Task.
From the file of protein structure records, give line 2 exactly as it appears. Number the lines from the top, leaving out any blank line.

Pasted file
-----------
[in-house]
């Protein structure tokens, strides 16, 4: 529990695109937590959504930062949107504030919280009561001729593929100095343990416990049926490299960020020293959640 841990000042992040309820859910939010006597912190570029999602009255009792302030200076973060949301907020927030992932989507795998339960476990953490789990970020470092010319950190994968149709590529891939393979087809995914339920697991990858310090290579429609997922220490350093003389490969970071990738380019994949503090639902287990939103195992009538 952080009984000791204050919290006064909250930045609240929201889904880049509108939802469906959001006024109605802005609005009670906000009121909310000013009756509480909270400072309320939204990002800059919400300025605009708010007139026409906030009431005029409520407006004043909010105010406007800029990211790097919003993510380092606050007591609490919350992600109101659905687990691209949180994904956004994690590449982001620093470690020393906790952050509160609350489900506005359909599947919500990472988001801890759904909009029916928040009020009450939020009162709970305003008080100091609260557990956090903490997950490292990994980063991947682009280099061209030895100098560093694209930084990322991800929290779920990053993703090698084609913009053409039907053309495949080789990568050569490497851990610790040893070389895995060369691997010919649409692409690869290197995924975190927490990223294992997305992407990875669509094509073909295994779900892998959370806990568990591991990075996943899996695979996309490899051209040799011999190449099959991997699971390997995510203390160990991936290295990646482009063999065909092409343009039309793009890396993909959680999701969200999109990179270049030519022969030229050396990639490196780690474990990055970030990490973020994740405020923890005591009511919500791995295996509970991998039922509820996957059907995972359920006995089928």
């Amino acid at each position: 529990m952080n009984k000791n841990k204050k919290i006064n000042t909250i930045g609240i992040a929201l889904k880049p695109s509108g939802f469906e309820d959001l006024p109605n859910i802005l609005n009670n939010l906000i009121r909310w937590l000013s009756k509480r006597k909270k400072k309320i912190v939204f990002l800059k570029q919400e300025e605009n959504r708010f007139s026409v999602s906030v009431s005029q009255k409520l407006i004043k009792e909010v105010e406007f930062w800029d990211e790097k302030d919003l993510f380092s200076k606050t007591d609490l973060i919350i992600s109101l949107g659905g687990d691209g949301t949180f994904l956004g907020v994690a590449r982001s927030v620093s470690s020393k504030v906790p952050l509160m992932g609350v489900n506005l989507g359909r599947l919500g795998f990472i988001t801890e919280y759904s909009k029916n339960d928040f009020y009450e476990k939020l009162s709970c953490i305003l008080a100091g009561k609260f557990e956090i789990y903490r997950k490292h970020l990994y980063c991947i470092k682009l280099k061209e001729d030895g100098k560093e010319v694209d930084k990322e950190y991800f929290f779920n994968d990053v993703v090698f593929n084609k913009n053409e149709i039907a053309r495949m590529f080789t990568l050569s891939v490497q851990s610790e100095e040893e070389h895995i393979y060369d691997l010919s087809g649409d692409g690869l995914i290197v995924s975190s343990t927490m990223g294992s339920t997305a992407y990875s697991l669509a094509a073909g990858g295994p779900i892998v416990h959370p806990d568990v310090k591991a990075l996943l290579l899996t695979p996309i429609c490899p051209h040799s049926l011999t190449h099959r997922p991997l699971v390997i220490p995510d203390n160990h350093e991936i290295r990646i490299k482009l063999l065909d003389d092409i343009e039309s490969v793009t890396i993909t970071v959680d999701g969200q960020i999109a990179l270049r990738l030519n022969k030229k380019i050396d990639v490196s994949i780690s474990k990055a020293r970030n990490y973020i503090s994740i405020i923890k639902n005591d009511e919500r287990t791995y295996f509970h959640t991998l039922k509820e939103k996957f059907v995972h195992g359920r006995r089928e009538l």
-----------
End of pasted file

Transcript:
């Protein structure tokens, strides 16, 4: 529990695109937590959504930062949107504030919280009561001729593929100095343990416990049926490299960020020293959640 841990000042992040309820859910939010006597912190570029999602009255009792302030200076973060949301907020927030992932989507795998339960476990953490789990970020470092010319950190994968149709590529891939393979087809995914339920697991990858310090290579429609997922220490350093003389490969970071990738380019994949503090639902287990939103195992009538 952080009984000791204050919290006064909250930045609240929201889904880049509108939802469906959001006024109605802005609005009670906000009121909310000013009756509480909270400072309320939204990002800059919400300025605009708010007139026409906030009431005029409520407006004043909010105010406007800029990211790097919003993510380092606050007591609490919350992600109101659905687990691209949180994904956004994690590449982001620093470690020393906790952050509160609350489900506005359909599947919500990472988001801890759904909009029916928040009020009450939020009162709970305003008080100091609260557990956090903490997950490292990994980063991947682009280099061209030895100098560093694209930084990322991800929290779920990053993703090698084609913009053409039907053309495949080789990568050569490497851990610790040893070389895995060369691997010919649409692409690869290197995924975190927490990223294992997305992407990875669509094509073909295994779900892998959370806990568990591991990075996943899996695979996309490899051209040799011999190449099959991997699971390997995510203390160990991936290295990646482009063999065909092409343009039309793009890396993909959680999701969200999109990179270049030519022969030229050396990639490196780690474990990055970030990490973020994740405020923890005591009511919500791995295996509970991998039922509820996957059907995972359920006995089928």